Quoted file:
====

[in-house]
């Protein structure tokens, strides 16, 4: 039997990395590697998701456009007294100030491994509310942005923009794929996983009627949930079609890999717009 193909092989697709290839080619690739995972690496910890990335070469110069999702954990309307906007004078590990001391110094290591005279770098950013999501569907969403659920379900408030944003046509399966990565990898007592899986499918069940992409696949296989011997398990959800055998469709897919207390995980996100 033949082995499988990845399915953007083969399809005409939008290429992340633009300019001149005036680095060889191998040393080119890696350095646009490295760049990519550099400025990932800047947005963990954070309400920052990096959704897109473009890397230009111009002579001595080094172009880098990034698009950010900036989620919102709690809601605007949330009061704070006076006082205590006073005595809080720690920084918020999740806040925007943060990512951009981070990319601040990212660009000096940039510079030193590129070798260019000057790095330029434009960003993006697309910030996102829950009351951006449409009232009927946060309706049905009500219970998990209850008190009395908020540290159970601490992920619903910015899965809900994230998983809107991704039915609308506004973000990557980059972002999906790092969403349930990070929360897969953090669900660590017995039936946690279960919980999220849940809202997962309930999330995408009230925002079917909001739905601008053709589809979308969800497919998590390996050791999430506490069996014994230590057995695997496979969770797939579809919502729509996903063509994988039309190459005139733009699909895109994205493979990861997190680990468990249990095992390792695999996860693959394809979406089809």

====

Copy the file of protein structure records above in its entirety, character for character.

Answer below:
[in-house]
């Protein structure tokens, strides 16, 4: 039997990395590697998701456009007294100030491994509310942005923009794929996983009627949930079609890999717009 193909092989697709290839080619690739995972690496910890990335070469110069999702954990309307906007004078590990001391110094290591005279770098950013999501569907969403659920379900408030944003046509399966990565990898007592899986499918069940992409696949296989011997398990959800055998469709897919207390995980996100 033949082995499988990845399915953007083969399809005409939008290429992340633009300019001149005036680095060889191998040393080119890696350095646009490295760049990519550099400025990932800047947005963990954070309400920052990096959704897109473009890397230009111009002579001595080094172009880098990034698009950010900036989620919102709690809601605007949330009061704070006076006082205590006073005595809080720690920084918020999740806040925007943060990512951009981070990319601040990212660009000096940039510079030193590129070798260019000057790095330029434009960003993006697309910030996102829950009351951006449409009232009927946060309706049905009500219970998990209850008190009395908020540290159970601490992920619903910015899965809900994230998983809107991704039915609308506004973000990557980059972002999906790092969403349930990070929360897969953090669900660590017995039936946690279960919980999220849940809202997962309930999330995408009230925002079917909001739905601008053709589809979308969800497919998590390996050791999430506490069996014994230590057995695997496979969770797939579809919502729509996903063509994988039309190459005139733009699909895109994205493979990861997190680990468990249990095992390792695999996860693959394809979406089809």